Today many application engineers struggle to not only publish their relational, object or ascii file data on the Web but to also integrate information from diverse sources, often inventing and reinventing a suite of hard-wired integration tools. A model management system that supports the specification and manipulation of not only data models and schemata, but also mappings between the different models in a generic manner has the promise of solving these issues. However, support for modeling and managing such mappings as objects remains an unsolved challenge. In our work, we propose a powerful middleware tool that successfully tackles this challenge. For this, we propose a graph-theoretic framework that allows users to explicitly model mappings between different data models as well as re-structuring within one data model. Our map metamodel is based on a set of re-usable mapping constructs that can in principle be applied on any data model described in our framework. In our work, we have tested these operators for XML and relational model mappings. Using the description of maps at the model level, mappings between specific application schemas and transformations of associated application data can be automated by our framework. Our framework guarantees the correctness of the map, of the generated transformation code, of the output data model, and of the generated application schemas, based on the correctness criteria for the map metamodel. In this paper, we also introduce the model management system Gangam that we are developing to realize our proposed map modeling theory. With Gangam we show not only the feasibility of our approach but also demonstrate the re-usability and the ease of end-to-end development of modeling strategies. To further illustrate our ideas, we present a walk-through example of mapping an application DTD to a relational application schema using Gangam.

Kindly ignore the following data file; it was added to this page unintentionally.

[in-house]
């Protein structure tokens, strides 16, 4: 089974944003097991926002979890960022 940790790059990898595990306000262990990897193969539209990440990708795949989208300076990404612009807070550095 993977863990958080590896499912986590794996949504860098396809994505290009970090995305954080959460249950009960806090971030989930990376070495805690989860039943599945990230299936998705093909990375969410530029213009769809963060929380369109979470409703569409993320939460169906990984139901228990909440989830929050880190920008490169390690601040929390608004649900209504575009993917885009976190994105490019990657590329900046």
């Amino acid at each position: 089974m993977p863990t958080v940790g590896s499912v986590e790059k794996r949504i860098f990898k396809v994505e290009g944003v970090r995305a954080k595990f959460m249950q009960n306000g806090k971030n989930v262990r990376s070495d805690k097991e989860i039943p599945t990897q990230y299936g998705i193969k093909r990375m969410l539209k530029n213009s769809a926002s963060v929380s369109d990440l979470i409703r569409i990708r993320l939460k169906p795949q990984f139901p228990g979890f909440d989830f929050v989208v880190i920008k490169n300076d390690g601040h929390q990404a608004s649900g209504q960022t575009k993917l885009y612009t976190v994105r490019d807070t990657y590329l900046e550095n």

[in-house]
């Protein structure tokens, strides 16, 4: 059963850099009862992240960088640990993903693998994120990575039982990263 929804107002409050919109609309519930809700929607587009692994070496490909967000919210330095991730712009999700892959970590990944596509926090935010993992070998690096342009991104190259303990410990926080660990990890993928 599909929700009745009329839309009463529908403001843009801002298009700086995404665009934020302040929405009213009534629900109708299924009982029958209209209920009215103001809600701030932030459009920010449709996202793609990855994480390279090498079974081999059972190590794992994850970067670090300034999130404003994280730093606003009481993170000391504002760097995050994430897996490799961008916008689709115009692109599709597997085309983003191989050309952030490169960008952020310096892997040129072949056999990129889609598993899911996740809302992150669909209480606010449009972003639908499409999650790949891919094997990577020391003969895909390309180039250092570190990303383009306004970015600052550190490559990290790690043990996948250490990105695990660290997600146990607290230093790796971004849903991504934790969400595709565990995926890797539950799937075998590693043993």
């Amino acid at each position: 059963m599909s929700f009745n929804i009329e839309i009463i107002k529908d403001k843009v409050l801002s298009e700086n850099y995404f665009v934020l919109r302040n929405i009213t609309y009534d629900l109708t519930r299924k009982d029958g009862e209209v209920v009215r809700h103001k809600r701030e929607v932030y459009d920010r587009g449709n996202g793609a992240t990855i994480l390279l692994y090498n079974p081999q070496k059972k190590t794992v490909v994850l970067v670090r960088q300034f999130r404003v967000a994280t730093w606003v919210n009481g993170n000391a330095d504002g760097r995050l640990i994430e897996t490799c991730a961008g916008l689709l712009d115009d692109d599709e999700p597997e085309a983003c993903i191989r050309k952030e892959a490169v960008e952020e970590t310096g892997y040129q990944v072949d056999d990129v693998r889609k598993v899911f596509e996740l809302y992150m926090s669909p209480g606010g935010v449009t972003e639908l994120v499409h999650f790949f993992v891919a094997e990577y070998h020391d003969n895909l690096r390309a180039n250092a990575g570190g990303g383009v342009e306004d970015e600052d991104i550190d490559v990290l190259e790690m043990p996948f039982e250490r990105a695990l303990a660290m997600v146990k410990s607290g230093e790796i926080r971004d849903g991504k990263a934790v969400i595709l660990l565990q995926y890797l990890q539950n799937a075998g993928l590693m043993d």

, Rundensteiner, Elke A.
(2001). Gangam: Modeling Transformations for Integrating Now and Tomorrow. .
Retrieved from: https://digitalcommons.wpi.edu/computerscience-pubs/95